Washington is fiercely fighting for Germany’s energy market, trying to sell more of its liquefied natural gas (LNG) to the country, and to wrestle one of the biggest energy consumers away from Russian energy giant Gazprom.
Germany currently gets around 60 of its natural gas imports from Russia. Berlin has been sharply criticized by US President Donald Trump for being a “captive to Russia.” In an attempt to push American LNG to German consumers, the White House threatened to sanction European companies for participating in the Gazprom-led Nord Stream 2 gas pipeline project.
Earlier this week, US Deputy Secretary of Energy Dan Brouillette announced ambitious plans to enter the German energy market in the near future. “US liquefied natural gas is coming to Germany,” he said, as quoted by German media. “The question is not if, but when.”
Eyes On Events talked to energy experts to get to the bottom of the issue.
The current market conditions are not favorable for the US, as American LNG gets inevitably outplayed by cheaper Russian natural gas delivered via pipelines, according to Gubkin Russian State University of Oil and Gas Assistant Professor Sergey Eremin.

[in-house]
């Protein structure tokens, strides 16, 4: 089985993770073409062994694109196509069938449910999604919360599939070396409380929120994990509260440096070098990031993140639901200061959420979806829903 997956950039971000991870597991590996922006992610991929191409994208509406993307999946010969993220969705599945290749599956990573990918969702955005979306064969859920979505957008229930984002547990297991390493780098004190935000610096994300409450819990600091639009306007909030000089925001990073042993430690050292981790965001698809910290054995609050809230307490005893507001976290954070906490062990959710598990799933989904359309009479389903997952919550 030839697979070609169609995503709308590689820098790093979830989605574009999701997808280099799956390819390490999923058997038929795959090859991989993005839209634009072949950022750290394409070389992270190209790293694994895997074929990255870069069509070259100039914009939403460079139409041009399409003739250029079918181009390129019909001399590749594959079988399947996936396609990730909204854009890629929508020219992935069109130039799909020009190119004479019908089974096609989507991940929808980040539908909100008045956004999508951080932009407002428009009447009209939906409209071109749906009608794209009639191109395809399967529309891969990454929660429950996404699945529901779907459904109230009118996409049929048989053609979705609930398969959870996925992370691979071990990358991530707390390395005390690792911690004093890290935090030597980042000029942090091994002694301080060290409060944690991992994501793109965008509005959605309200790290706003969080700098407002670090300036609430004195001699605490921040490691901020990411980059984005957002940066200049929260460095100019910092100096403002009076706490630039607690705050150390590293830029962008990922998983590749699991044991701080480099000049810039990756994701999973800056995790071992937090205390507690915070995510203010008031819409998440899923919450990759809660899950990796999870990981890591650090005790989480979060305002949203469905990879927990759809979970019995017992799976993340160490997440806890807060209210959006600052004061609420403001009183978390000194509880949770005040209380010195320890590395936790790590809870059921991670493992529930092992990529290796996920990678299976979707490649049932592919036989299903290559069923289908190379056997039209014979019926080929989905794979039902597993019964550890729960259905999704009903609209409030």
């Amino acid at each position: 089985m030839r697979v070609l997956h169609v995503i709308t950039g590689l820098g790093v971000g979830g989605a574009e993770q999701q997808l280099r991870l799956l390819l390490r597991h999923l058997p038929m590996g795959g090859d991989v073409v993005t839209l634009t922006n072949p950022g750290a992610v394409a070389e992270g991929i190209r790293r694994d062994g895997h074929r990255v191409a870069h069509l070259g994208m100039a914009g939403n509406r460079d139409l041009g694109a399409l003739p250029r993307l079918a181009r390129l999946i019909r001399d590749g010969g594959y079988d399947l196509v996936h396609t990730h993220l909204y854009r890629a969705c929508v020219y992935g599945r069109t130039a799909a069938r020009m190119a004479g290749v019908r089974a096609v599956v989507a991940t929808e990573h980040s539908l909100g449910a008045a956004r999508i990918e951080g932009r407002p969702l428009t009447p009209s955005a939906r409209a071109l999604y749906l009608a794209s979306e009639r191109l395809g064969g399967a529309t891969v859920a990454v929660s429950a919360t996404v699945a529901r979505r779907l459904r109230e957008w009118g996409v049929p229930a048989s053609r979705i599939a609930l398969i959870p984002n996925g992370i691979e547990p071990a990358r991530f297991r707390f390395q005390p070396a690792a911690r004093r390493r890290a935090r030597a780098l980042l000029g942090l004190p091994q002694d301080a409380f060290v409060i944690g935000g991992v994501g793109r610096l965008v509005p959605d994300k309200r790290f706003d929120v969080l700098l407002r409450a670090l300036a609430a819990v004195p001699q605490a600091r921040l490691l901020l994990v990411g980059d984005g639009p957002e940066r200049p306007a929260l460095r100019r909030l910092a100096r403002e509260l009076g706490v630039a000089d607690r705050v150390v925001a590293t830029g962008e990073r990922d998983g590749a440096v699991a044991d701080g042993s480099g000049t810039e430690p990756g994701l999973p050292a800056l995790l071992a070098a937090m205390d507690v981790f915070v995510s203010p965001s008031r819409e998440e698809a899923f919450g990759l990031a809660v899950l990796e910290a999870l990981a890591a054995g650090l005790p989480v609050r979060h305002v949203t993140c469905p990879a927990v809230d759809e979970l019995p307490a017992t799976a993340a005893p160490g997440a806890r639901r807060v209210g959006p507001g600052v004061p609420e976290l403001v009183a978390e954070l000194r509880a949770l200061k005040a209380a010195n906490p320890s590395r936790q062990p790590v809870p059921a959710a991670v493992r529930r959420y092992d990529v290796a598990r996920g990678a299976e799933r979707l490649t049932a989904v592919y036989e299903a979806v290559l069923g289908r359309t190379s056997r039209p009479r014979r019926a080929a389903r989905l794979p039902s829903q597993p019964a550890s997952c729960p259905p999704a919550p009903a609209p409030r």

The analyst stressed that Germany still doesn’t have the necessary facilities for receiving liquefied fuel, and is likely to avoid extra financial losses through paying fees for transits of LNG through other European countries.
Earlier this week, German Economy and Energy Minister Peter Altmaier pledged to decide by the end of the year where to locate the country’s first terminal for receiving liquefied natural gas (LNG). The minister called the step “a gesture to our American friends.”
“It’s hardly likely that Germany would stop importing gas from Russia, which is cheaper than US gas, which it’d have to import either by new LNG infrastructure which will come at the very high cost or use other LNG terminals in Europe, and then the other pipelines,” Professor Gerhard Mangott of the University of Innsbruck told Eyes On Events.
“So, from the business point of view, it would be absolutely ridiculous for Germany to buy US LNG and no longer buy Russian pipeline gas,” Professor Mangott said, stressing that Russian gas is delivered directly to Germany, with no need to pay other countries for transit of the fuel.
Moreover, LNG supplies are commonly temporal in comparison with the gas that is permanently delivered through pipelines, according to Eremin. He stressed that LNG is historically aimed at offsetting demand swings, while piped gas is preferable in the ordinary course.
“Russian gas has the advantage over the American LNG just because the huge pipeline system has already been created and successfully works,” the expert said.
For more stories on economy & finance visit Eyes On Events's business section